Low voltage DC microgrid technology for sustainable energy

Low Voltage DC Microgrid - CREST

Low-voltage DC microgrids are one of promising technologies to support the clean growth industrial strategy set by the UK government, and the sustainable development goals by United Nations.

Our Aim

Microgrid is the key technology to allow the power grid to accept more clean distributed renewable energy generations. Compared to alternating current (AC) power systems, direct current (DC) power systems has the advantages of simpler control, higher reliability and efficiency. However, challenges to employ LVDC microgrid technologies in our current power networks remains largely open.

Collaborating with UK industries and international partners, this project aims to address the following key challenges:

  • Stability plug-and-play low voltage DC microgrids
  • System optimisation of DC microgrids with time-variant configurations
  • Safe operation of Low voltage DC microgrids
  • New business case of DC microgrid in industrial and building applications

This project will build on the strengths of the Power Electronics group and the Centre for Renewable Energy Systems Technology (CREST), including power converters, energy storage, smart grid, energy network, and renewable energy generations.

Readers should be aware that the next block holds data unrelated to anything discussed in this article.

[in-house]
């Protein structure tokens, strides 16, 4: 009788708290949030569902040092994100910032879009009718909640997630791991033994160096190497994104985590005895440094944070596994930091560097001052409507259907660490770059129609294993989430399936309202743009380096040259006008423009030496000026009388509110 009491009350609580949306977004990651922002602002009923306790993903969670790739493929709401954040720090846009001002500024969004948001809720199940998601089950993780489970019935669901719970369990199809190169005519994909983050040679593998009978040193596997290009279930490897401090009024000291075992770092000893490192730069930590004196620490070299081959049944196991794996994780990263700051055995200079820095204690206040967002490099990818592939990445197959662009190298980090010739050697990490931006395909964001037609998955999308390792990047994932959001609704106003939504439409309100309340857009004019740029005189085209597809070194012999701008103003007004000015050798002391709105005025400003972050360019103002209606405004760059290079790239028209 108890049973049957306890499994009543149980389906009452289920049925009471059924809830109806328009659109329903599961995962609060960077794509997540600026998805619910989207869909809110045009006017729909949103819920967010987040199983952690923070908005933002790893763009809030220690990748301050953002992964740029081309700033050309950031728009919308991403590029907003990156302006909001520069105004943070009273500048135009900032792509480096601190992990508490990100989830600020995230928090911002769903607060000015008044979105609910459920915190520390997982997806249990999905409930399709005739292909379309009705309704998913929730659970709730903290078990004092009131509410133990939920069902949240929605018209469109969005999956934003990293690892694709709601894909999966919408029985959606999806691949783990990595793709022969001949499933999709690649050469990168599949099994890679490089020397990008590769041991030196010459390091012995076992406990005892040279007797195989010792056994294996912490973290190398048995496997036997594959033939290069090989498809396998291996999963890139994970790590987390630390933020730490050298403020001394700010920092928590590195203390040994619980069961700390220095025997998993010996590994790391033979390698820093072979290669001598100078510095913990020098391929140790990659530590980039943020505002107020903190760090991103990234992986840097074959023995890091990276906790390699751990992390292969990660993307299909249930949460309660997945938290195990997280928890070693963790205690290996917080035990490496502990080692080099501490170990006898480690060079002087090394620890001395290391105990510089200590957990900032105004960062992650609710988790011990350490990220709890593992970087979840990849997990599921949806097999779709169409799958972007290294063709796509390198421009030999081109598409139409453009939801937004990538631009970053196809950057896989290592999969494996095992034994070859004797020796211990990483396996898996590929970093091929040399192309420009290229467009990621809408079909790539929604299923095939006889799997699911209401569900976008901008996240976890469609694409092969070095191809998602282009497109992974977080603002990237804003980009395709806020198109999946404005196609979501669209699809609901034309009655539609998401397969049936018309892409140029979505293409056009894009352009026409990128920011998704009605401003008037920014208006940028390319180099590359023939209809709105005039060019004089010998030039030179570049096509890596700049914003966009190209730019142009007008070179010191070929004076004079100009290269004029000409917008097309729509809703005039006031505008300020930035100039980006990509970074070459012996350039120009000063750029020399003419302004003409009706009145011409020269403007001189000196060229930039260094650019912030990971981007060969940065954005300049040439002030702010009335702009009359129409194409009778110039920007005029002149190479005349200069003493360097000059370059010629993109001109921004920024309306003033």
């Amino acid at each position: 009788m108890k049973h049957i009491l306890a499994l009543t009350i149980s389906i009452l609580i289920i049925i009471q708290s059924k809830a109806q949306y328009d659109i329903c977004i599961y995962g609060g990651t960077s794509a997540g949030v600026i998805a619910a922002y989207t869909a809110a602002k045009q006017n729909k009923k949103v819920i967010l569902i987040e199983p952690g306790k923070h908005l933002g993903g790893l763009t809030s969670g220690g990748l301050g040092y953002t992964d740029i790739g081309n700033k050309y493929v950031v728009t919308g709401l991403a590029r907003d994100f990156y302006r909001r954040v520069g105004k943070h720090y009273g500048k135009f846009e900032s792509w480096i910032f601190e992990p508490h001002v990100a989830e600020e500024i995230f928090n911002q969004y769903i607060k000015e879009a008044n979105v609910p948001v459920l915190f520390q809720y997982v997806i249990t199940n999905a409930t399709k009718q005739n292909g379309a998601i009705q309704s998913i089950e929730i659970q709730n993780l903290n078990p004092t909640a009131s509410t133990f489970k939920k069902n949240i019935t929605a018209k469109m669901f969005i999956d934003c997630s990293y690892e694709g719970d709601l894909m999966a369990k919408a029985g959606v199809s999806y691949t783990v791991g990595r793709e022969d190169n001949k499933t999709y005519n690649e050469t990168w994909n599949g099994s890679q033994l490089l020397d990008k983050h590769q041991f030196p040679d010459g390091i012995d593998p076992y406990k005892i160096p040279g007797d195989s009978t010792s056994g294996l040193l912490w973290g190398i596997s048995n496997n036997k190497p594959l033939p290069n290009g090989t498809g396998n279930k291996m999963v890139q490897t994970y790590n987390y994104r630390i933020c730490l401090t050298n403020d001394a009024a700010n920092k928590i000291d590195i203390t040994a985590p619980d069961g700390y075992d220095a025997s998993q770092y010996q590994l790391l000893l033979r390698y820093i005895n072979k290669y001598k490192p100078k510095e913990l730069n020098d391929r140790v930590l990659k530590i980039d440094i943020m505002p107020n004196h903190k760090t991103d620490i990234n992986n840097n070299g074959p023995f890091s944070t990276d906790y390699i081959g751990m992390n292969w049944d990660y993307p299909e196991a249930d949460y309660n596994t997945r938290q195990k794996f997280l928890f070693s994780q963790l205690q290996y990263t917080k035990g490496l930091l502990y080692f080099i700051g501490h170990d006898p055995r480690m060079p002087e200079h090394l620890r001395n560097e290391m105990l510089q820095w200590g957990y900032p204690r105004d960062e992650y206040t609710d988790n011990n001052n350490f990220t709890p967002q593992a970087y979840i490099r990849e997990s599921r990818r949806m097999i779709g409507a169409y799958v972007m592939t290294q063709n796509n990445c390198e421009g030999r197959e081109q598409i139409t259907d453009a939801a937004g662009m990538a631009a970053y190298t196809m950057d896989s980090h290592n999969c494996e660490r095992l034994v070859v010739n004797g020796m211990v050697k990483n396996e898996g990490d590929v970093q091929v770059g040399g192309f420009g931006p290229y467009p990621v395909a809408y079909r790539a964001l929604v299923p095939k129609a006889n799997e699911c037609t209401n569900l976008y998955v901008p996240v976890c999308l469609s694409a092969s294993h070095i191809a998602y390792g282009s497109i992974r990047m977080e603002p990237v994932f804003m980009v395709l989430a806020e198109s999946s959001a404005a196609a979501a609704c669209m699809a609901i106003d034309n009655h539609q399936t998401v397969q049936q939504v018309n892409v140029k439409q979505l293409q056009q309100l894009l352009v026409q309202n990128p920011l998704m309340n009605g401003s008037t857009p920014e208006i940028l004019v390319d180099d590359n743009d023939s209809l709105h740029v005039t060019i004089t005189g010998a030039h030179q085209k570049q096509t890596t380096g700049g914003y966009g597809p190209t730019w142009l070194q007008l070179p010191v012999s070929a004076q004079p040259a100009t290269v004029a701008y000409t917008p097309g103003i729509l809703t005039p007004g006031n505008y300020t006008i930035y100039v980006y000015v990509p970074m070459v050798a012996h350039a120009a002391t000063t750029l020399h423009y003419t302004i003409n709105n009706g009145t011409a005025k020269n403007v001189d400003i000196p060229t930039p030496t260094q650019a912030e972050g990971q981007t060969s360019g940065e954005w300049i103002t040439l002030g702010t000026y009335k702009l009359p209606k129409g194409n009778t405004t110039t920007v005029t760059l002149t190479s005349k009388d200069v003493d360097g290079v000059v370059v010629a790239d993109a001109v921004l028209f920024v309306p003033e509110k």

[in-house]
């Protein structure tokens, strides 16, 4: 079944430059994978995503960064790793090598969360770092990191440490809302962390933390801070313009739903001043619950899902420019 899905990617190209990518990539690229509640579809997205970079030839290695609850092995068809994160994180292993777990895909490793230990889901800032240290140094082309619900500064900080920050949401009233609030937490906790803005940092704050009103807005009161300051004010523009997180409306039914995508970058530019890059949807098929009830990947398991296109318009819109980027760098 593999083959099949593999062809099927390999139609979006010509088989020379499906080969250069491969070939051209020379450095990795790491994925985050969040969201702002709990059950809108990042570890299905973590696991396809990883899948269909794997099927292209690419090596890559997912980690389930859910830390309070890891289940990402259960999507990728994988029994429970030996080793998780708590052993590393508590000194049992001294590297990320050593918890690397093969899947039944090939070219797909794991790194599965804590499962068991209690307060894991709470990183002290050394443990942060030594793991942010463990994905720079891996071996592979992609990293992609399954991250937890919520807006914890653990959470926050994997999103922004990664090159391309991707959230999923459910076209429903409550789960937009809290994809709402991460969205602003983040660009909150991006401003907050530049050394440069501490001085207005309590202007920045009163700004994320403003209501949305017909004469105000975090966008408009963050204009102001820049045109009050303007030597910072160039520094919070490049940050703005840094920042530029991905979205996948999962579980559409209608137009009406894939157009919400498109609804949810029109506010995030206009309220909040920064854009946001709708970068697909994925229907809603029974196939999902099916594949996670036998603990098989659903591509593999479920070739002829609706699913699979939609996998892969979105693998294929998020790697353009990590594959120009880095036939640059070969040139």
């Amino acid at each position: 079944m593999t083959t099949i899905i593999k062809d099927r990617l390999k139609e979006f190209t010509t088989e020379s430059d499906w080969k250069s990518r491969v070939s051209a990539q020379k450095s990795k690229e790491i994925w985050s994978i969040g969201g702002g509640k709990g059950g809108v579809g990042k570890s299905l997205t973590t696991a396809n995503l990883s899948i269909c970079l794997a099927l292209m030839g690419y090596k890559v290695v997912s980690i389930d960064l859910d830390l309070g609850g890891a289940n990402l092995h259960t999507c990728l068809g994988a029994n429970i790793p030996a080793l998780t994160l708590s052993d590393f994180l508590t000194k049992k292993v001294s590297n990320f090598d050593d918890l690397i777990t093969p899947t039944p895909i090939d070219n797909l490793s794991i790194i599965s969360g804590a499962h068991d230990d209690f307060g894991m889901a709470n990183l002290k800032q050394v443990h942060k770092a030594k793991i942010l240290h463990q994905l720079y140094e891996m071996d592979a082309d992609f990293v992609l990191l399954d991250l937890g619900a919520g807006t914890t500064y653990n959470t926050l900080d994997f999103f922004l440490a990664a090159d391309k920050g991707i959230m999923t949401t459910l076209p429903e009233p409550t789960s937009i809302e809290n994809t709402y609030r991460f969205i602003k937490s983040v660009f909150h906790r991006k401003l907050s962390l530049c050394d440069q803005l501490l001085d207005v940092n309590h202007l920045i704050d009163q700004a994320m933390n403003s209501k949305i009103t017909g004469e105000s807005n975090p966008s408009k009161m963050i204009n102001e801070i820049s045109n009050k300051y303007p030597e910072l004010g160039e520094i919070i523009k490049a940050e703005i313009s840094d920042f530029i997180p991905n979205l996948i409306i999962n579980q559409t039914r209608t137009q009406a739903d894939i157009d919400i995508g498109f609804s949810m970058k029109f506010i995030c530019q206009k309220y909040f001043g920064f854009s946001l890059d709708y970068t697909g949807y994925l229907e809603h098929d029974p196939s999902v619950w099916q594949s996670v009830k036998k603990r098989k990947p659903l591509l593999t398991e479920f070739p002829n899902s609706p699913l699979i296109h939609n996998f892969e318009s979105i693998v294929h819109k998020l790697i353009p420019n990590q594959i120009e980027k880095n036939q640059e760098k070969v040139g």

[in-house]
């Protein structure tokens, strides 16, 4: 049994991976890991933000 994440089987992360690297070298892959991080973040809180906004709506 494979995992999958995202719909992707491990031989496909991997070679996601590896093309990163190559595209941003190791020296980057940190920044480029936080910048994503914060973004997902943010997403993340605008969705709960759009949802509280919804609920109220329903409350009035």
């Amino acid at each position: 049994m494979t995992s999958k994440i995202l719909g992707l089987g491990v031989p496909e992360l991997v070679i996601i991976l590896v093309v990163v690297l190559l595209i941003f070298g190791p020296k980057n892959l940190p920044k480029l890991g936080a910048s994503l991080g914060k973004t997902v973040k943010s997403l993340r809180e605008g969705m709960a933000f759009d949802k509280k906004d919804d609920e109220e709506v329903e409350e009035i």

Our Research

Our research has received funding support from UKRI EPSRC and EU Horizon 2020 programme, and has established strong international and industrial links. Research facilities include a hardware-in-loop simulation platform for computational studies, a reconfigurable DC microgrid research and demonstration platform for experimental evaluation, and a LabVIEW-based control and monitoring system for DC microgrid control, data analysis and system optimization.

Our Outcomes

The team have already made great progress in the research of DC microgrid stability, control, and system management and optimisation, which are key elements of the project.

A list of relevant publications can be downloaded from the EU H2020 and Loughborough University repositories.

Now at least 30% electronics loads are fundamentally powered by DC, it will be more than 50% in 10 years’ time. We need to make sure our power distribution system is ready for this change, and UK business is ready for this opportunity. This is the aims of this research.

Dr Zhengyu Lin Senior Lecturer in Power Electronics